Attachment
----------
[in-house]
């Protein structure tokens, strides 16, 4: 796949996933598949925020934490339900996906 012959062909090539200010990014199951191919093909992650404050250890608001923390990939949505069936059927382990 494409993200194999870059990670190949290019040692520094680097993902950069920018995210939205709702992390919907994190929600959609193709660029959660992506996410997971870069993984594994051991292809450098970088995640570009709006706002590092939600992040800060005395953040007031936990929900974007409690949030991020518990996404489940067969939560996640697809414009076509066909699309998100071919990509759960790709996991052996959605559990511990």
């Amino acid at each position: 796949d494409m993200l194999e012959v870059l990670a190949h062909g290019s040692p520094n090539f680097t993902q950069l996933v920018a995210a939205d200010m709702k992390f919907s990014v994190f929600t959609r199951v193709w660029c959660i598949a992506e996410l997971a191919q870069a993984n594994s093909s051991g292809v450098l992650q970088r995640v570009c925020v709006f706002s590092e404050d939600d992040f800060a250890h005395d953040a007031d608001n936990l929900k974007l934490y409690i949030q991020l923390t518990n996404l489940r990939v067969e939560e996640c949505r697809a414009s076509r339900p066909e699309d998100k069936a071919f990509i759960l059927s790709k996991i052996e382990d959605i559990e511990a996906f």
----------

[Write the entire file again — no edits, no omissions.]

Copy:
[in-house]
């Protein structure tokens, strides 16, 4: 796949996933598949925020934490339900996906 012959062909090539200010990014199951191919093909992650404050250890608001923390990939949505069936059927382990 494409993200194999870059990670190949290019040692520094680097993902950069920018995210939205709702992390919907994190929600959609193709660029959660992506996410997971870069993984594994051991292809450098970088995640570009709006706002590092939600992040800060005395953040007031936990929900974007409690949030991020518990996404489940067969939560996640697809414009076509066909699309998100071919990509759960790709996991052996959605559990511990």
């Amino acid at each position: 796949d494409m993200l194999e012959v870059l990670a190949h062909g290019s040692p520094n090539f680097t993902q950069l996933v920018a995210a939205d200010m709702k992390f919907s990014v994190f929600t959609r199951v193709w660029c959660i598949a992506e996410l997971a191919q870069a993984n594994s093909s051991g292809v450098l992650q970088r995640v570009c925020v709006f706002s590092e404050d939600d992040f800060a250890h005395d953040a007031d608001n936990l929900k974007l934490y409690i949030q991020l923390t518990n996404l489940r990939v067969e939560e996640c949505r697809a414009s076509r339900p066909e699309d998100k069936a071919f990509i759960l059927s790709k996991i052996e382990d959605i559990e511990a996906f």